First of all I think that you are refering to the discriminant:
The question asks
Find the range of values of k that give this equation two distinct real roots. 3x^2 +kx +2=0.
I have used the determinant and get the answer k >+/- 2X6^1/2. The answer book says k< -2X6^1/2 and k>2X6^1/2. Can someone explain why this is. I am trying to teach myself A level maths (1st year)
Sounds like you need to use the discriminant, not the determinant. Determinants are usually associated with matrices, and discriminants with quadratic equations and the quadratic formula.
The discriminant for a quadratic equations is given by b^2-4ac. Note that this is the part of the quadratic equation that is under the square root. There are three cases for the discriminant:
1) If it is positive, you will get two distinct, real roots (one from the positive value, one from the negative value of the square root of the discriminant).
2) If it is zero, you will get one real root (since -b +/- 0 is just -b; the +/- doesn't really do anything, since you're adding/subtracting zero)
3) If it is less than zero, you will get no real roots (since you'll be taking the square root of a negative number).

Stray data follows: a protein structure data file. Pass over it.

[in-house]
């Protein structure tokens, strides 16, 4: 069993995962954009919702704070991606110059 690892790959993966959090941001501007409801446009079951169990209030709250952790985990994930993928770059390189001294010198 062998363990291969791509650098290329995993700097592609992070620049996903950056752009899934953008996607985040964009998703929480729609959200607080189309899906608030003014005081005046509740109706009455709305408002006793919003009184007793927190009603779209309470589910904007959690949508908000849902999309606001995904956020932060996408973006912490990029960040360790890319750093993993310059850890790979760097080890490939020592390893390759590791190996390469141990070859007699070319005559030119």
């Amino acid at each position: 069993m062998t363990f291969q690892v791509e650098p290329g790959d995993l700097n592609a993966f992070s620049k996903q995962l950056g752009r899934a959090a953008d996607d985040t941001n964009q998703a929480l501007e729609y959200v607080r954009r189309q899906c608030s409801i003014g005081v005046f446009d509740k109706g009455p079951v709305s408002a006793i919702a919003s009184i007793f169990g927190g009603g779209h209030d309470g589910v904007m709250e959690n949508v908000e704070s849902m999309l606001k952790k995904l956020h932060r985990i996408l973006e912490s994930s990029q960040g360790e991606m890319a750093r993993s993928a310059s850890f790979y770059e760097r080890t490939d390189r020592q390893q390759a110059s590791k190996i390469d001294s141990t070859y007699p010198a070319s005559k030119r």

So, you need to find all values for k that makes the discriminant positive. Your discriminant is k^2 - (4)(3)(2), or k^2 - 24. Make an inequality with this greater than zero.
This means k^2 > 24, which means either k > sqrt(24) or k < -sqrt(24) (since squaring it will remove the negative sign). Simplify these inequalities and you should be in good shape!
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Math Tutoring at Mathnasium Math Learning Centers
You work is correct ... up to a point.Find the range of values of that give this equation
two distinct real roots: .
The discriminant is: . .which must be positive.
. . So we have: .
Now, be very very careful . . .
The next step gives us: .
. . which means: .
If this is not evident, test some values on the number line.